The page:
I don't know about the whole birth-order thing....but I'm sort of glad somebody else understands my life.
post #47 of 51
I thought I had subbed to this thread a long time ago, but obviously I hadn't, and then I forgot about it until I stumbled across it today. I don't actually have any appropriately aged girls at the moment, but...
I raised my dsd since she was 12 and now she is 24 and she is still a big impact on our life. I have had custody of her dd (my dgd) for 2 months while dsd tries to get her life in order and get a handle on the fact that she is bipolar.

She is a lovely intelligent caring woman who has made and continues to make alot of poor choices. What is hard is her communication is very erratic. She realizes she has been very dependent on us (financially) and has requested some tough love. It is hard to have your child be homeless and destitute even when it is what they want. We also really don't have the means to keep supporting her unless she lives with us, which she doesn't want to do.

My 8yo dd has some 9yo friends who are all into pop culture which is driving me crazy. I know I need to prepare to be accepting of it, but I dread the day when it becomes important to dd. I admit part of my fear is that peer dramatics is part of what started the cycles and bad decisions that I still see in play in her dsd's life today (of course the same peers are in her life today- we tried to get her out of that town, but she went back without us). I'm struggling with accepting dd's attention challenges and moving to unschooling and allow her to bloom into her strengths without me hovering over her weaknesses

I love all three girls (dsd, dd, dgd)and there are times that I love the fact that those girls are the entirity of my life. Then there are times when I'm ready for dsd to be the self sufficient woman she wants to be, for dgd to be a wonderful grandchild that I can send home (isn't that the fun of grandkids- you can send them home), and dd to be more independently engaged unschooler so that I have some time and resources to pursue my own neglected interests and community/homesteady responsibilities.
post #48 of 51
I feel like I need this thread. With 3 daughters of different ages I am maxed out quite often. I listen to them yell at each other and say mean things... I also get to hear wonderful things and experience such devotion and love. My girls are all different as well. Hyper sensitive, emotional (we have so much crying in this house) stubborn, independent, loud (very loud) and it could go on and on.
I am great mother sometimes but then I also find myself acting like a 13yo emotionally sometimes. I am learning how to balance, achieve, create and appreciate the wonderful woman I am. The great job I do.....
But then the yelling starts. One yells and we all get caught up. We are all so connected.
I want to learn how to be better. To give my beautiful girls what they need. The tools to help them understand. They are so very special.

Maybe we can learn how.... maybe we can support each other in our roles as mothers and teachers.
I love being a mother to my lovely girls.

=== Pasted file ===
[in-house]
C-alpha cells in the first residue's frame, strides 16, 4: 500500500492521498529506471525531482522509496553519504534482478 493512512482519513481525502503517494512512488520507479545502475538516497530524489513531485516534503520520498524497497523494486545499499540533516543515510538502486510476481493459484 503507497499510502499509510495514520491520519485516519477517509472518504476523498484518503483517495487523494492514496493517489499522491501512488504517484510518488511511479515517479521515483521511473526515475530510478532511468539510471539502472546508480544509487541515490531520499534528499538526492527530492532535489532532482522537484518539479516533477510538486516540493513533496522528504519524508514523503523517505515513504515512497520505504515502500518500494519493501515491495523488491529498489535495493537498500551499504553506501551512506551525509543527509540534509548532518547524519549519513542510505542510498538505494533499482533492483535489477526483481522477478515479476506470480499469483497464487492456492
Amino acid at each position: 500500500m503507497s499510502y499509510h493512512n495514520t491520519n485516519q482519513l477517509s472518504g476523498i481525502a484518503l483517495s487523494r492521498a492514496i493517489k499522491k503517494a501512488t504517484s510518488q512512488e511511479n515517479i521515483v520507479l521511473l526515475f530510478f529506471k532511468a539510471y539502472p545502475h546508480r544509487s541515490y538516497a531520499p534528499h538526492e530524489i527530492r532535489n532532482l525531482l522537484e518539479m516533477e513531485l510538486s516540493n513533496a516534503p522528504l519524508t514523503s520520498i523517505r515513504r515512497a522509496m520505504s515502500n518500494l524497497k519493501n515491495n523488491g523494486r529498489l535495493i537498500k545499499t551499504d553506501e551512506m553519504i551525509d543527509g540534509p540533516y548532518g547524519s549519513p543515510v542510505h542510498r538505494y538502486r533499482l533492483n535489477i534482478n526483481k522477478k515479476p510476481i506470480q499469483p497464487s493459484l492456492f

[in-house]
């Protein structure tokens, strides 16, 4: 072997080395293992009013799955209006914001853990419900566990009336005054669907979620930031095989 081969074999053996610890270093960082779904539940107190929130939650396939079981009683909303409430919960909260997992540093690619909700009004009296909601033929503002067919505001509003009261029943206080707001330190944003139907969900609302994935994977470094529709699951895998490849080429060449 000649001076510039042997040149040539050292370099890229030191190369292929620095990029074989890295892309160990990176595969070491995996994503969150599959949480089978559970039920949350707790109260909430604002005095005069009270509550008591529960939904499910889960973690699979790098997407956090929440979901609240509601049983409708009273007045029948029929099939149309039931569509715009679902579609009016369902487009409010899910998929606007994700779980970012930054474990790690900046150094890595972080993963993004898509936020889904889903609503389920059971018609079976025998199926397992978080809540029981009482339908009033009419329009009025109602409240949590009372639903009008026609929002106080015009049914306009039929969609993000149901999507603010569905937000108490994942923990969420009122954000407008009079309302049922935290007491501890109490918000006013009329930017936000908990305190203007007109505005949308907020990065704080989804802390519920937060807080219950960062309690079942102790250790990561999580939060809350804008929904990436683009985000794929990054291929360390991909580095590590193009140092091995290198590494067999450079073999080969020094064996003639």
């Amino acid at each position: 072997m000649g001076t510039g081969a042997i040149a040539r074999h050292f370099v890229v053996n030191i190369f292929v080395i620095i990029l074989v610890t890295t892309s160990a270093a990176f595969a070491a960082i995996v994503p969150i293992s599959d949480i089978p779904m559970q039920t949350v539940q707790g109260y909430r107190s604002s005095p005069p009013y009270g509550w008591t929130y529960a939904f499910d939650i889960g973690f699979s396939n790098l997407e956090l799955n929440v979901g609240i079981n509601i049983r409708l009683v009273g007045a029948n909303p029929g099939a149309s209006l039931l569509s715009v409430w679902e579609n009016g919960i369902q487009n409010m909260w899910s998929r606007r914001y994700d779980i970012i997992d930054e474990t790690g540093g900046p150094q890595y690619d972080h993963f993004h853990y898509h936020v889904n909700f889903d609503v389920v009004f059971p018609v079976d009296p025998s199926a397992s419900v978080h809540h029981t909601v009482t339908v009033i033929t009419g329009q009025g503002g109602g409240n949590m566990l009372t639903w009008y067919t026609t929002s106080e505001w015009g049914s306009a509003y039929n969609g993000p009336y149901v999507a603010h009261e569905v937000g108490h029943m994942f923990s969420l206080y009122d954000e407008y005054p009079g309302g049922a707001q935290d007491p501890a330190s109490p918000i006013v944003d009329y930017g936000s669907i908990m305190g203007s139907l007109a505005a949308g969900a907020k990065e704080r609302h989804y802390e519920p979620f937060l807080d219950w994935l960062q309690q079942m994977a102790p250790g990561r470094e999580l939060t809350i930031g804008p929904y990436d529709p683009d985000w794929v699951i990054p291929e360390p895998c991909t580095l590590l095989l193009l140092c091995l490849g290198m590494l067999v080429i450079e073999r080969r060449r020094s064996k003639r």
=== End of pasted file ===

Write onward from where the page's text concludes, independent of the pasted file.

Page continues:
Thank you for this thread and the chance to share.
Rianna
post #49 of 51
Quote:
Originally Posted by rianna View Post
I feel like I need this thread. With 3 daughters of different ages I am maxed out quite often.I am great mother sometimes but then I also find myself acting like a 13yo emotionally sometimes. I am learning how to balance, achieve, create and appreciate the wonderful woman I am. The great job I do.....
I love being a mother to my lovely girls.
Thank you for this thread and the chance to share Rianna
I can surely relate my girls are 14,7,&2. It can be so tiresome trying to meet the needs of such different ages all at once. I love that each dc has had their infant time to themselves but I feel as though the others can get lost in the shuffle while I am focused on one of the others. It is nice to have found a thread where we are reminded of the importance of the work we are doing raising our girls. I am sure I will be back with more specific issues as the arise.
post #50 of 51
Here are some issues I feel I am dealing with my daughter who is nearly 15: Self-care issues,boundary issues, assertiveness issues, choosing /idenity issues,balancing taking care of oneself with sensitivty to others.
Today and this weekend she will e hanging with female friends -one tonight and one on Sat. who have in the past been very demanding and possessive of her. I am proud of her for telling each one what is and is not acceptable. I see a lot of growth with her in this regard. Sallie
post #51 of 51
rianna- I can definitely relate to feeling like you are an adolescent yourself, being caught up in their melodrama is exhausting.

slymama- The "lost in the shuffle", is part of why the challenges of my dsd and dgd is so hard on me. There are times when 8yo dd just needs to wait while I deal with the more pressing needs of the 2yo, and she likes being an only child, she makes it hard. On the other hand, the when the 2yo is simply being dragged around to activities that aren't really for her I feel guilty. Also I am ready to make my needs a priority. I feel I have lost myself and I really want to find that woman.

Sallie- having raised a 14 yo who is able to stand up for her boundaries and identity to demanding friends is really something to be proud of. It is hard enough as an adult and surely a rarity among teens. Way to go, I am trying to teach that to my dd, but only time will tell how much will stick.